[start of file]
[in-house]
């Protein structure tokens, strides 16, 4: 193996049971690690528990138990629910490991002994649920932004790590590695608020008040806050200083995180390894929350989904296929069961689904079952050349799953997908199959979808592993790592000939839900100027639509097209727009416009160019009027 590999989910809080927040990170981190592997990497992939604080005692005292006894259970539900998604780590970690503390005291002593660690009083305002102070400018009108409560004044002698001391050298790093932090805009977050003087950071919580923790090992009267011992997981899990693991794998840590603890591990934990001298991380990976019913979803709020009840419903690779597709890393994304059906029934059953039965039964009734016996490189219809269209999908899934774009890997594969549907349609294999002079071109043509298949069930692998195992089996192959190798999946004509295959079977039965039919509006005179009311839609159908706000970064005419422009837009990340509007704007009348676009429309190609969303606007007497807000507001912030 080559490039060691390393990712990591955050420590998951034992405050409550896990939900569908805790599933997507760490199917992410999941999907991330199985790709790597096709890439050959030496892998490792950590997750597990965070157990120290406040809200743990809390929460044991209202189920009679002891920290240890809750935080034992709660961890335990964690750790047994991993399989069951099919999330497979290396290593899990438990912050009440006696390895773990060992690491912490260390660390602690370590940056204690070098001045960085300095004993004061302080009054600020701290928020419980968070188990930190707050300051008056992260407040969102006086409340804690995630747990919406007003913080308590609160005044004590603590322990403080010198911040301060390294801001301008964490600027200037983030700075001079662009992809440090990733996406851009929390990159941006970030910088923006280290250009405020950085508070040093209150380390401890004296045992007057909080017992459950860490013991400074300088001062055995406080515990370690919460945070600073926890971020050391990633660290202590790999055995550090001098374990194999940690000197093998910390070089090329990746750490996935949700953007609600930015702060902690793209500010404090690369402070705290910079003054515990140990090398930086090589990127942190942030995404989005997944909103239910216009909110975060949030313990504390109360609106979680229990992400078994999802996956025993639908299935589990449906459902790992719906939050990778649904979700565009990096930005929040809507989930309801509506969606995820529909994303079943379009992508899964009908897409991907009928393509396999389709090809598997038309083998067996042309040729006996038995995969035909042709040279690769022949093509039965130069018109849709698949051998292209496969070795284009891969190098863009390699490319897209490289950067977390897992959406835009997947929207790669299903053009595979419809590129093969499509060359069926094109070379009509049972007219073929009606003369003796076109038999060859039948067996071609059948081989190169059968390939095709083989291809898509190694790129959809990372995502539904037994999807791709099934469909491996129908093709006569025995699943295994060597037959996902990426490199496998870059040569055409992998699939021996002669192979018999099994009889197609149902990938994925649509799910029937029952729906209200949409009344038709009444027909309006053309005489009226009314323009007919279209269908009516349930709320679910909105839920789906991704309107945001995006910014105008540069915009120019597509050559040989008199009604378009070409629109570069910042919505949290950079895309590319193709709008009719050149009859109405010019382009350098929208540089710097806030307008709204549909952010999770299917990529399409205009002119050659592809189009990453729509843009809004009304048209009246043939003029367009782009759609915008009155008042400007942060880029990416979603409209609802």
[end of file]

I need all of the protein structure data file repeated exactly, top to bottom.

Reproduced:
[in-house]
């Protein structure tokens, strides 16, 4: 193996049971690690528990138990629910490991002994649920932004790590590695608020008040806050200083995180390894929350989904296929069961689904079952050349799953997908199959979808592993790592000939839900100027639509097209727009416009160019009027 590999989910809080927040990170981190592997990497992939604080005692005292006894259970539900998604780590970690503390005291002593660690009083305002102070400018009108409560004044002698001391050298790093932090805009977050003087950071919580923790090992009267011992997981899990693991794998840590603890591990934990001298991380990976019913979803709020009840419903690779597709890393994304059906029934059953039965039964009734016996490189219809269209999908899934774009890997594969549907349609294999002079071109043509298949069930692998195992089996192959190798999946004509295959079977039965039919509006005179009311839609159908706000970064005419422009837009990340509007704007009348676009429309190609969303606007007497807000507001912030 080559490039060691390393990712990591955050420590998951034992405050409550896990939900569908805790599933997507760490199917992410999941999907991330199985790709790597096709890439050959030496892998490792950590997750597990965070157990120290406040809200743990809390929460044991209202189920009679002891920290240890809750935080034992709660961890335990964690750790047994991993399989069951099919999330497979290396290593899990438990912050009440006696390895773990060992690491912490260390660390602690370590940056204690070098001045960085300095004993004061302080009054600020701290928020419980968070188990930190707050300051008056992260407040969102006086409340804690995630747990919406007003913080308590609160005044004590603590322990403080010198911040301060390294801001301008964490600027200037983030700075001079662009992809440090990733996406851009929390990159941006970030910088923006280290250009405020950085508070040093209150380390401890004296045992007057909080017992459950860490013991400074300088001062055995406080515990370690919460945070600073926890971020050391990633660290202590790999055995550090001098374990194999940690000197093998910390070089090329990746750490996935949700953007609600930015702060902690793209500010404090690369402070705290910079003054515990140990090398930086090589990127942190942030995404989005997944909103239910216009909110975060949030313990504390109360609106979680229990992400078994999802996956025993639908299935589990449906459902790992719906939050990778649904979700565009990096930005929040809507989930309801509506969606995820529909994303079943379009992508899964009908897409991907009928393509396999389709090809598997038309083998067996042309040729006996038995995969035909042709040279690769022949093509039965130069018109849709698949051998292209496969070795284009891969190098863009390699490319897209490289950067977390897992959406835009997947929207790669299903053009595979419809590129093969499509060359069926094109070379009509049972007219073929009606003369003796076109038999060859039948067996071609059948081989190169059968390939095709083989291809898509190694790129959809990372995502539904037994999807791709099934469909491996129908093709006569025995699943295994060597037959996902990426490199496998870059040569055409992998699939021996002669192979018999099994009889197609149902990938994925649509799910029937029952729906209200949409009344038709009444027909309006053309005489009226009314323009007919279209269908009516349930709320679910909105839920789906991704309107945001995006910014105008540069915009120019597509050559040989008199009604378009070409629109570069910042919505949290950079895309590319193709709008009719050149009859109405010019382009350098929208540089710097806030307008709204549909952010999770299917990529399409205009002119050659592809189009990453729509843009809004009304048209009246043939003029367009782009759609915008009155008042400007942060880029990416979603409209609802």